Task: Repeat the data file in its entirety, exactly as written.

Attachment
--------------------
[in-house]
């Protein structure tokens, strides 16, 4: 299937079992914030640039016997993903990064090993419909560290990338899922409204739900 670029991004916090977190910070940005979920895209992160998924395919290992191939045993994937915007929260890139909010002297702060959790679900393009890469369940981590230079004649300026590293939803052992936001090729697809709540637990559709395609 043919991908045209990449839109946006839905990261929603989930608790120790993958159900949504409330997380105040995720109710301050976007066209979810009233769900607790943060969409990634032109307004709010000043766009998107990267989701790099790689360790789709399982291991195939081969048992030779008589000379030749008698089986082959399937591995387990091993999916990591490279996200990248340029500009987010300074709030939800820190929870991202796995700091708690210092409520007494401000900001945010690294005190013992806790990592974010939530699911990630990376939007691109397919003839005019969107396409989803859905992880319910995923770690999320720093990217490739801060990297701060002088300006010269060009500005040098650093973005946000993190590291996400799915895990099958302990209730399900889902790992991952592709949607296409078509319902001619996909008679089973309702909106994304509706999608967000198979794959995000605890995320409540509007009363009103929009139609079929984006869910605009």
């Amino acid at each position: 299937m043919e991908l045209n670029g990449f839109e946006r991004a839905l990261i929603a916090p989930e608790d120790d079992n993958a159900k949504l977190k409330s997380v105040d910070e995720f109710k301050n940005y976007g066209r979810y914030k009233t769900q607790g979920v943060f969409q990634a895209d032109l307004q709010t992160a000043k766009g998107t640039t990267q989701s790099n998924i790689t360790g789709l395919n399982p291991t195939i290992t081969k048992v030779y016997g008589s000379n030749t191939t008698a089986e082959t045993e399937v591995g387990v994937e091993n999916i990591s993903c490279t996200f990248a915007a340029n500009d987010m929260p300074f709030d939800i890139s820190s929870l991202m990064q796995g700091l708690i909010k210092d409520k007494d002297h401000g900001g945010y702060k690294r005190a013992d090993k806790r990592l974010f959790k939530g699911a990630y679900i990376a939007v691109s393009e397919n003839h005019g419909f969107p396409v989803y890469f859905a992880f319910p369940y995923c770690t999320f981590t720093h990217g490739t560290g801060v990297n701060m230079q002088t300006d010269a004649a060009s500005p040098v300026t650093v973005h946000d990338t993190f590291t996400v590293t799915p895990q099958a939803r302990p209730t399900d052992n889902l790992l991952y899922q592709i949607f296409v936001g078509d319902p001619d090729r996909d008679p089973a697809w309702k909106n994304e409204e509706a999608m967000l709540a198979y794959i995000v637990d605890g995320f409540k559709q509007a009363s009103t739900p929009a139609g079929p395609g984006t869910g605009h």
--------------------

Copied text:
[in-house]
């Protein structure tokens, strides 16, 4: 299937079992914030640039016997993903990064090993419909560290990338899922409204739900 670029991004916090977190910070940005979920895209992160998924395919290992191939045993994937915007929260890139909010002297702060959790679900393009890469369940981590230079004649300026590293939803052992936001090729697809709540637990559709395609 043919991908045209990449839109946006839905990261929603989930608790120790993958159900949504409330997380105040995720109710301050976007066209979810009233769900607790943060969409990634032109307004709010000043766009998107990267989701790099790689360790789709399982291991195939081969048992030779008589000379030749008698089986082959399937591995387990091993999916990591490279996200990248340029500009987010300074709030939800820190929870991202796995700091708690210092409520007494401000900001945010690294005190013992806790990592974010939530699911990630990376939007691109397919003839005019969107396409989803859905992880319910995923770690999320720093990217490739801060990297701060002088300006010269060009500005040098650093973005946000993190590291996400799915895990099958302990209730399900889902790992991952592709949607296409078509319902001619996909008679089973309702909106994304509706999608967000198979794959995000605890995320409540509007009363009103929009139609079929984006869910605009």
């Amino acid at each position: 299937m043919e991908l045209n670029g990449f839109e946006r991004a839905l990261i929603a916090p989930e608790d120790d079992n993958a159900k949504l977190k409330s997380v105040d910070e995720f109710k301050n940005y976007g066209r979810y914030k009233t769900q607790g979920v943060f969409q990634a895209d032109l307004q709010t992160a000043k766009g998107t640039t990267q989701s790099n998924i790689t360790g789709l395919n399982p291991t195939i290992t081969k048992v030779y016997g008589s000379n030749t191939t008698a089986e082959t045993e399937v591995g387990v994937e091993n999916i990591s993903c490279t996200f990248a915007a340029n500009d987010m929260p300074f709030d939800i890139s820190s929870l991202m990064q796995g700091l708690i909010k210092d409520k007494d002297h401000g900001g945010y702060k690294r005190a013992d090993k806790r990592l974010f959790k939530g699911a990630y679900i990376a939007v691109s393009e397919n003839h005019g419909f969107p396409v989803y890469f859905a992880f319910p369940y995923c770690t999320f981590t720093h990217g490739t560290g801060v990297n701060m230079q002088t300006d010269a004649a060009s500005p040098v300026t650093v973005h946000d990338t993190f590291t996400v590293t799915p895990q099958a939803r302990p209730t399900d052992n889902l790992l991952y899922q592709i949607f296409v936001g078509d319902p001619d090729r996909d008679p089973a697809w309702k909106n994304e409204e509706a999608m967000l709540a198979y794959i995000v637990d605890g995320f409540k559709q509007a009363s009103t739900p929009a139609g079929p395609g984006t869910g605009h």